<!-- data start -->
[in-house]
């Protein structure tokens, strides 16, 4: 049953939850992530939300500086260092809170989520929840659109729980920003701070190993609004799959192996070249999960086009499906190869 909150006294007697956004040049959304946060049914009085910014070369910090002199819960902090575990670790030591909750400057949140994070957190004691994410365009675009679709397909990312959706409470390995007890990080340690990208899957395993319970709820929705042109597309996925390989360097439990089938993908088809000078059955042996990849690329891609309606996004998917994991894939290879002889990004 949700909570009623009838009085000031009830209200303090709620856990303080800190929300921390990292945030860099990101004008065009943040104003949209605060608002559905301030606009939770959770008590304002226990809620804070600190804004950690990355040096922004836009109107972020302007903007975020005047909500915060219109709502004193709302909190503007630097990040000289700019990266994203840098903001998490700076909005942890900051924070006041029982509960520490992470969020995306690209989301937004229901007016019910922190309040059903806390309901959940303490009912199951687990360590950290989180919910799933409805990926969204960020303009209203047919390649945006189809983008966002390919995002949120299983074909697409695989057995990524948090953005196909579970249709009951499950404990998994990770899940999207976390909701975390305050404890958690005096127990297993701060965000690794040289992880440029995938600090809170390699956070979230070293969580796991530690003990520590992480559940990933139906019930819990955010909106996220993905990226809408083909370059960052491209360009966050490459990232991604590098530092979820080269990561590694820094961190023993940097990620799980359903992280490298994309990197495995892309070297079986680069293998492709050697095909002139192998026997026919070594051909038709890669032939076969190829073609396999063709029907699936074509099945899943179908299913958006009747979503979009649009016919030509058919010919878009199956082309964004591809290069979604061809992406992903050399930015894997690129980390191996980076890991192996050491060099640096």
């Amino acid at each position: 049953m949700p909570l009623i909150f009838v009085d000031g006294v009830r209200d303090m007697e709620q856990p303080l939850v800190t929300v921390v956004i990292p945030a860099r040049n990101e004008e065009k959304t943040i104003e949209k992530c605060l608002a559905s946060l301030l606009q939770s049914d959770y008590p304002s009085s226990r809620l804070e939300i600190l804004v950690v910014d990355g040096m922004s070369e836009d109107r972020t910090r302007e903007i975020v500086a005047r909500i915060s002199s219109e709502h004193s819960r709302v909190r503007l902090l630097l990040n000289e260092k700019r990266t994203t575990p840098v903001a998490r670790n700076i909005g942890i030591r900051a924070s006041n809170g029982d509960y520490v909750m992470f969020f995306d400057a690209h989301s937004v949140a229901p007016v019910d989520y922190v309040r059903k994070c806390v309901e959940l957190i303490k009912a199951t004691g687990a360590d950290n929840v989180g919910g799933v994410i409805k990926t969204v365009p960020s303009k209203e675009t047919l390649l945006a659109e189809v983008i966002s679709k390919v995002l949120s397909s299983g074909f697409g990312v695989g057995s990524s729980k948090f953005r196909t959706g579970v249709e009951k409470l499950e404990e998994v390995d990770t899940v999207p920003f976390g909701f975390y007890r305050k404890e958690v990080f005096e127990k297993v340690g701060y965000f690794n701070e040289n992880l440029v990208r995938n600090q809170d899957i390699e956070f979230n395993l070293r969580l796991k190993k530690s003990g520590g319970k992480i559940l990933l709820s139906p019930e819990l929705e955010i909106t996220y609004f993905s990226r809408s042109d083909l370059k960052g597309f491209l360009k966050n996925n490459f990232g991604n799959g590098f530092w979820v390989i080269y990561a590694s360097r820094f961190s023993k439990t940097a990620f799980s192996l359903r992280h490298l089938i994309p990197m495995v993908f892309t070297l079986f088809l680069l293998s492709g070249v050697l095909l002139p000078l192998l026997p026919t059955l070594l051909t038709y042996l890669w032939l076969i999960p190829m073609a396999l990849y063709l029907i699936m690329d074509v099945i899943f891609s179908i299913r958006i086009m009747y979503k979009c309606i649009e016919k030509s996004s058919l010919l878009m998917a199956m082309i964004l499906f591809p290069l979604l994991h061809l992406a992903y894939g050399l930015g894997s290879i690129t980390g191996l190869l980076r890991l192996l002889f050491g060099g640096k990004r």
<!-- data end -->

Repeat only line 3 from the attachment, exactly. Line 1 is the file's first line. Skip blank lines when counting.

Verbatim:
């Amino acid at each position: 049953m949700p909570l009623i909150f009838v009085d000031g006294v009830r209200d303090m007697e709620q856990p303080l939850v800190t929300v921390v956004i990292p945030a860099r040049n990101e004008e065009k959304t943040i104003e949209k992530c605060l608002a559905s946060l301030l606009q939770s049914d959770y008590p304002s009085s226990r809620l804070e939300i600190l804004v950690v910014d990355g040096m922004s070369e836009d109107r972020t910090r302007e903007i975020v500086a005047r909500i915060s002199s219109e709502h004193s819960r709302v909190r503007l902090l630097l990040n000289e260092k700019r990266t994203t575990p840098v903001a998490r670790n700076i909005g942890i030591r900051a924070s006041n809170g029982d509960y520490v909750m992470f969020f995306d400057a690209h989301s937004v949140a229901p007016v019910d989520y922190v309040r059903k994070c806390v309901e959940l957190i303490k009912a199951t004691g687990a360590d950290n929840v989180g919910g799933v994410i409805k990926t969204v365009p960020s303009k209203e675009t047919l390649l945006a659109e189809v983008i966002s679709k390919v995002l949120s397909s299983g074909f697409g990312v695989g057995s990524s729980k948090f953005r196909t959706g579970v249709e009951k409470l499950e404990e998994v390995d990770t899940v999207p920003f976390g909701f975390y007890r305050k404890e958690v990080f005096e127990k297993v340690g701060y965000f690794n701070e040289n992880l440029v990208r995938n600090q809170d899957i390699e956070f979230n395993l070293r969580l796991k190993k530690s003990g520590g319970k992480i559940l990933l709820s139906p019930e819990l929705e955010i909106t996220y609004f993905s990226r809408s042109d083909l370059k960052g597309f491209l360009k966050n996925n490459f990232g991604n799959g590098f530092w979820v390989i080269y990561a590694s360097r820094f961190s023993k439990t940097a990620f799980s192996l359903r992280h490298l089938i994309p990197m495995v993908f892309t070297l079986f088809l680069l293998s492709g070249v050697l095909l002139p000078l192998l026997p026919t059955l070594l051909t038709y042996l890669w032939l076969i999960p190829m073609a396999l990849y063709l029907i699936m690329d074509v099945i899943f891609s179908i299913r958006i086009m009747y979503k979009c309606i649009e016919k030509s996004s058919l010919l878009m998917a199956m082309i964004l499906f591809p290069l979604l994991h061809l992406a992903y894939g050399l930015g894997s290879i690129t980390g191996l190869l980076r890991l192996l002889f050491g060099g640096k990004r």